Born: 1975 – SWHL founding franchise
Folded: January 25, 1977
Arena: Tingley Coliseum
The Albuquerque Chaparrals were a senior amateur hockey team that skated for one-and-a-half chaotic seasons during the mid-1970’s. The Chaparrals were founded by the controversial Las Vegas construction baron, casino owner and Nazi party enthusiast Ralph Englestad and his brother Richard in 1975.
The Engelstads launched the Southwest Hockey League from their headquarters in Las Vegas, where Ralph owned the Flamingo Capri Motel and Casino. The concept of the SWHL was that players would attend college or vocational school while competing in the league’s 72-game winter schedule. Since the players were amateur, they did not draw salaries. Team owners were expected to provide room and board, pay for players’ tuition and books, and a small weekly expense stipend. SWHL franchises formed in Arizona, Montana, Nevada, New Mexico, North Dakota and Texas.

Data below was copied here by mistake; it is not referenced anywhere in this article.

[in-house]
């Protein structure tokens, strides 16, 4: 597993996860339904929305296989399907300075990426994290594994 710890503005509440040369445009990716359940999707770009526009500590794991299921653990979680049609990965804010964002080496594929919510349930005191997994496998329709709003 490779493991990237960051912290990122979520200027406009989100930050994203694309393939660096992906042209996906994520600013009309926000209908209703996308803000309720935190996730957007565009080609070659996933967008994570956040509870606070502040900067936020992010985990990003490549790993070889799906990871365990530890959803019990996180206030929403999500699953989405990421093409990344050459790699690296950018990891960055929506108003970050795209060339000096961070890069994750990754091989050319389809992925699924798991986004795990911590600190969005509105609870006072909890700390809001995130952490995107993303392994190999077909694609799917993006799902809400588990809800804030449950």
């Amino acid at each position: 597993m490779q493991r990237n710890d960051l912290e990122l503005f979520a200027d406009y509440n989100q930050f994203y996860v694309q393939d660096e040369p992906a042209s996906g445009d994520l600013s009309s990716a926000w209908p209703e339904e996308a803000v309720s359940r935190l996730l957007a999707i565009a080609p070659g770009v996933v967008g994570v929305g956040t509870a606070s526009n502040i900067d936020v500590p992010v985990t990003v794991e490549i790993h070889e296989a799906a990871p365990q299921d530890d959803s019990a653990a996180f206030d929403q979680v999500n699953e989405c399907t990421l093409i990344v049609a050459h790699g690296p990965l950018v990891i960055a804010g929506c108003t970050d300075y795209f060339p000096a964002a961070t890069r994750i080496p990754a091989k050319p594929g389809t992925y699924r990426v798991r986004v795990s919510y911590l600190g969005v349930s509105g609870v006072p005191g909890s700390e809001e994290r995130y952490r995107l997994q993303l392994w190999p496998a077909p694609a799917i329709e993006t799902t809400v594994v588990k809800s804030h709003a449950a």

The Chaparrals finished in 2nd place in the SWHL with a 39-32-1 during their debut run in 1975-76. Following the season, the Engelstads sold the Chaparrals to E.W. McIntrye for a reported $100,000.
Financial troubles doomed the SWHL during its second season. Six teams started the season, but clubs in Bismarck and Minot swiftly went under.
Albuquerque had problems too. In December 1976, the team organized a promotion with a man named George Hartnett (identified by The Albuquerque Journal as “a hot air balloon promoter”). Hartnett would attempt to sell five thousand $1.00 tickets to a Chaps home date at the Tingley Coliseum on December 10, 1976. Gate receipts would pay for travel home for the Christmas holidays for the Chaps players, many of whom hailed from the Western provinces of Canada. The promotion flopped and General Manager Leo Zani declined to give any of the money raised to the players. Chaparrals coach Bob Gernander and 12 of his players resigned from the team in protest.
The team re-organized and soldiered on under new head coach Cal Swenson. But by the end of January 1977 the SWHL’s remaining four clubs decided to call it quits, cancelling the final 30 or so games of the 1976-77 season.